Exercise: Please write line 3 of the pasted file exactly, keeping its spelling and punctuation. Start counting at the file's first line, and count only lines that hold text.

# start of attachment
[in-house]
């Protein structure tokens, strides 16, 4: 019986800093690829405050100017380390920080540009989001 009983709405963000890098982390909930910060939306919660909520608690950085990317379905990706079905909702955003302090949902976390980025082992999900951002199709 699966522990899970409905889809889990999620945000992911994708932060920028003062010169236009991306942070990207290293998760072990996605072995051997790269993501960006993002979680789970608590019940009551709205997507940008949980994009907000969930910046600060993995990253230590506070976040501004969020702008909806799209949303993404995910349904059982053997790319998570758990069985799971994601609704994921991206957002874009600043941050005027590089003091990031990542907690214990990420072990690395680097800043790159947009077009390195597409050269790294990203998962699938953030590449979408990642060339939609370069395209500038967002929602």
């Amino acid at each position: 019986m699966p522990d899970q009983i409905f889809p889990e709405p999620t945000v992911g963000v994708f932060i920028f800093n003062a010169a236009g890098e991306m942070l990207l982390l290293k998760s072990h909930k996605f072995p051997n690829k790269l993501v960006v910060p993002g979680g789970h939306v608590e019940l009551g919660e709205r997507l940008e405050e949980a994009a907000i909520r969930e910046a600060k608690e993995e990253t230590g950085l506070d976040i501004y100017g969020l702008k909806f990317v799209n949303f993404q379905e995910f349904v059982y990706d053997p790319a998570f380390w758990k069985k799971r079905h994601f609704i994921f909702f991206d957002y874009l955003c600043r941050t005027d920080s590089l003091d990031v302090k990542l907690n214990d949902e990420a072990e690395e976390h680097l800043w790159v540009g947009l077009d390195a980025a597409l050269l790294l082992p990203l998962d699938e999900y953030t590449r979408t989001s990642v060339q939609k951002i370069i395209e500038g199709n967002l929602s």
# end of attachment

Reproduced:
């Amino acid at each position: 019986m699966p522990d899970q009983i409905f889809p889990e709405p999620t945000v992911g963000v994708f932060i920028f800093n003062a010169a236009g890098e991306m942070l990207l982390l290293k998760s072990h909930k996605f072995p051997n690829k790269l993501v960006v910060p993002g979680g789970h939306v608590e019940l009551g919660e709205r997507l940008e405050e949980a994009a907000i909520r969930e910046a600060k608690e993995e990253t230590g950085l506070d976040i501004y100017g969020l702008k909806f990317v799209n949303f993404q379905e995910f349904v059982y990706d053997p790319a998570f380390w758990k069985k799971r079905h994601f609704i994921f909702f991206d957002y874009l955003c600043r941050t005027d920080s590089l003091d990031v302090k990542l907690n214990d949902e990420a072990e690395e976390h680097l800043w790159v540009g947009l077009d390195a980025a597409l050269l790294l082992p990203l998962d699938e999900y953030t590449r979408t989001s990642v060339q939609k951002i370069i395209e500038g199709n967002l929602s």